D'Annunzio is seeking the GOP nomination to take on Rep. Larry Kissell (D-NC) this fall. He was the leader in a primary earlier this month, but didn't win enough of the vote to avoid a runoff in June. The state and national party is backing his opponent, former T.V. sportscaster Harold Johnson. And how.
"I consider Mr. D'Annunzio unfit for public office at any level," Tom Fetzer, the North Carolina GOP chair, told reporters recently. "What he could do to the party as our nominee is secondary in my view to what he could do to the country if he got elected." And a spokesman for the NRCC said: "The issue is, do we give Democrats a candidate that they can absolutely tear apart in the general election? I don't think most Republicans want to see that happen."
To undermine D'Annunzio, the state GOP has been circulating records from his 1995 divorce and from a 1998 child support judgment. In the latter, as the Charlotte Observer reported Sunday, the judge called D'Annunzio "a self-described religious zealot," and wrote that D'Annunzio had "described the government as the 'Antichrist'."
In the divorce case, Anne D'Annunzio said her husband had told her that "God was going to drop a 1,000-mile high pyramid" on Greenland, and also that he had found the Ark of the Covenant in Arizona, among other unusual beliefs.
In addition, a doctor wrote in the custody proceedings that D'Annunzio told him he had once received treatment for heroin dependence, and was jailed three times for offenses that included burglary and assaulting a police officer.
D'Annunzio says his personal problems are in all in the past. But the Born Again candidate still has some pretty extreme political ideas. On a blog he writes, entitled "Christ's War," D'Annunzio declared earlier this year that he wanted to "abolish the Departments of Education, Health and Human Services, Agriculture, Energy, Labor, Housing and Urban Development, Interior, Transportation, Treasury, and Home Land Security," and the IRS, as well as "any appellate court that has shown an anti Constitutional activism." He also advocated giving control of Social Security and Medicare to the states.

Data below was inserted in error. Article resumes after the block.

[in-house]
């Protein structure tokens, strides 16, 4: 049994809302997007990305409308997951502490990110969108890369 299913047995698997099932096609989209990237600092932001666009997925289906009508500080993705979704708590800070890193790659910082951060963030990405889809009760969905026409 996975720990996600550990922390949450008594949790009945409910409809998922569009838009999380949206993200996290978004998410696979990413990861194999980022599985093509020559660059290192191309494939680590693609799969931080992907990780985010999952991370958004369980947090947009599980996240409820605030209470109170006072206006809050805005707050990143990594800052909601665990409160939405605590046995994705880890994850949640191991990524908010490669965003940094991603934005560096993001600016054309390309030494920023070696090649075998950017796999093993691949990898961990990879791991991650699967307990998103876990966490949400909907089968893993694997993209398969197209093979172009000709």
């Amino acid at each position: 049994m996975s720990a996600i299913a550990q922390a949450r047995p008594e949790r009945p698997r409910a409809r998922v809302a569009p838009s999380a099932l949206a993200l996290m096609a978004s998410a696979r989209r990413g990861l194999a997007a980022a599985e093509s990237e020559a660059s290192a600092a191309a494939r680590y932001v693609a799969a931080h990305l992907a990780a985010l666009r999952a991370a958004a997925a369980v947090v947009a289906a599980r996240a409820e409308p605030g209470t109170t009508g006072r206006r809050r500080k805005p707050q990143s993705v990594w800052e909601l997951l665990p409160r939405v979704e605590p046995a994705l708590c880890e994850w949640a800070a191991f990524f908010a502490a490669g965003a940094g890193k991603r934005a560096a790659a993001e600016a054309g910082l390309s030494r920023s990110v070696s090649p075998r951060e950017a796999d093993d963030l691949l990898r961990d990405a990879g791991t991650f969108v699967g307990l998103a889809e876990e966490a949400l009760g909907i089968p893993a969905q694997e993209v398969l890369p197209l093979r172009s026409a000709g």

In March, one of D'Annunzio's top advisers -- a respected North Carolina political hand -- left the campaign over the candidate's refusal to stop posting to the blog.
D'Annunzio won the primary after spending more than $1 million of his own money. In 1999, D'Annunzio, who had served in the army, started a company that makes bullet-proof vests and sells them to the military. Business surged after 9/11, and in 2006 he sold the company for $30 million.
D'Annunzio's run for office poses a direct challenge to the Republican Party -- and not just because party leaders fear he could prove unelectable in the fall. Like some other Tea Party supported candidates, D'Annunzio often seems to be running against the GOP while seeking its nomination. "The Republicans ought to be worried about the Republican Party," he told the Observer. "This is why the Republican Party has seen its day ... Both parties have seen their day."
And some conservative activists seem to like that stance. "He's not the kind of person the parties can rule over and manipulate," one local Tea Party activist who's backing D'Annunzio told the AP.
Last week, Rand Paul used the support of Tea Partiers to win the GOP nomination for Kentucky's U.S. Senate race, against a candidate backed by the party establishment -- but has since been on the defensive about his extreme positions. And Florida governor Charlie Crist, the party establishment's pick in that state's Senate race, ended up quitting the GOP after Tea Partiers threw their support to his opponent, Marco Rubio.
Whether the GOP succeeds in derailing D'Annunzio's campaign could be an indication of its long-term ability to withstand what often seems like a hostile takeover launched by the Tea Party forces.